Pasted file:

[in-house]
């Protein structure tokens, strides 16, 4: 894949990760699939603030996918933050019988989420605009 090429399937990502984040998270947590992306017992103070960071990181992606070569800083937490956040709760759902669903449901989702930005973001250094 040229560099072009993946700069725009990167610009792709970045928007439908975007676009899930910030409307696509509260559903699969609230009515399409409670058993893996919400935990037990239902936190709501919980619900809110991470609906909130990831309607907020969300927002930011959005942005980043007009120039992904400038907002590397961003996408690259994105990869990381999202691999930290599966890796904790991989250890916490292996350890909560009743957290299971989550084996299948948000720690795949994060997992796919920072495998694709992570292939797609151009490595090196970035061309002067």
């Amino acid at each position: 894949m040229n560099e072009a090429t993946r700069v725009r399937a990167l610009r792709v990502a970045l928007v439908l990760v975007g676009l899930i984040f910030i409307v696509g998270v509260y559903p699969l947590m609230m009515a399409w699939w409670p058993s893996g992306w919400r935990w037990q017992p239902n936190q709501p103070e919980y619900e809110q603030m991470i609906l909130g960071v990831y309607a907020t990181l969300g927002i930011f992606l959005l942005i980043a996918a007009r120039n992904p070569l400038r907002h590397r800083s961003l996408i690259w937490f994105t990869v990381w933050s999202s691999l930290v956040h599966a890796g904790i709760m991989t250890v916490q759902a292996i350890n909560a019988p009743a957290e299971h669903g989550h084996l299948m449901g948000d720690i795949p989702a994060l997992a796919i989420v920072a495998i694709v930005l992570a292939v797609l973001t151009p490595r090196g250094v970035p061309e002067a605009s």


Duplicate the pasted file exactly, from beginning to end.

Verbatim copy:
[in-house]
């Protein structure tokens, strides 16, 4: 894949990760699939603030996918933050019988989420605009 090429399937990502984040998270947590992306017992103070960071990181992606070569800083937490956040709760759902669903449901989702930005973001250094 040229560099072009993946700069725009990167610009792709970045928007439908975007676009899930910030409307696509509260559903699969609230009515399409409670058993893996919400935990037990239902936190709501919980619900809110991470609906909130990831309607907020969300927002930011959005942005980043007009120039992904400038907002590397961003996408690259994105990869990381999202691999930290599966890796904790991989250890916490292996350890909560009743957290299971989550084996299948948000720690795949994060997992796919920072495998694709992570292939797609151009490595090196970035061309002067």
């Amino acid at each position: 894949m040229n560099e072009a090429t993946r700069v725009r399937a990167l610009r792709v990502a970045l928007v439908l990760v975007g676009l899930i984040f910030i409307v696509g998270v509260y559903p699969l947590m609230m009515a399409w699939w409670p058993s893996g992306w919400r935990w037990q017992p239902n936190q709501p103070e919980y619900e809110q603030m991470i609906l909130g960071v990831y309607a907020t990181l969300g927002i930011f992606l959005l942005i980043a996918a007009r120039n992904p070569l400038r907002h590397r800083s961003l996408i690259w937490f994105t990869v990381w933050s999202s691999l930290v956040h599966a890796g904790i709760m991989t250890v916490q759902a292996i350890n909560a019988p009743a957290e299971h669903g989550h084996l299948m449901g948000d720690i795949p989702a994060l997992a796919i989420v920072a495998i694709v930005l992570a292939v797609l973001t151009p490595r090196g250094v970035p061309e002067a605009s």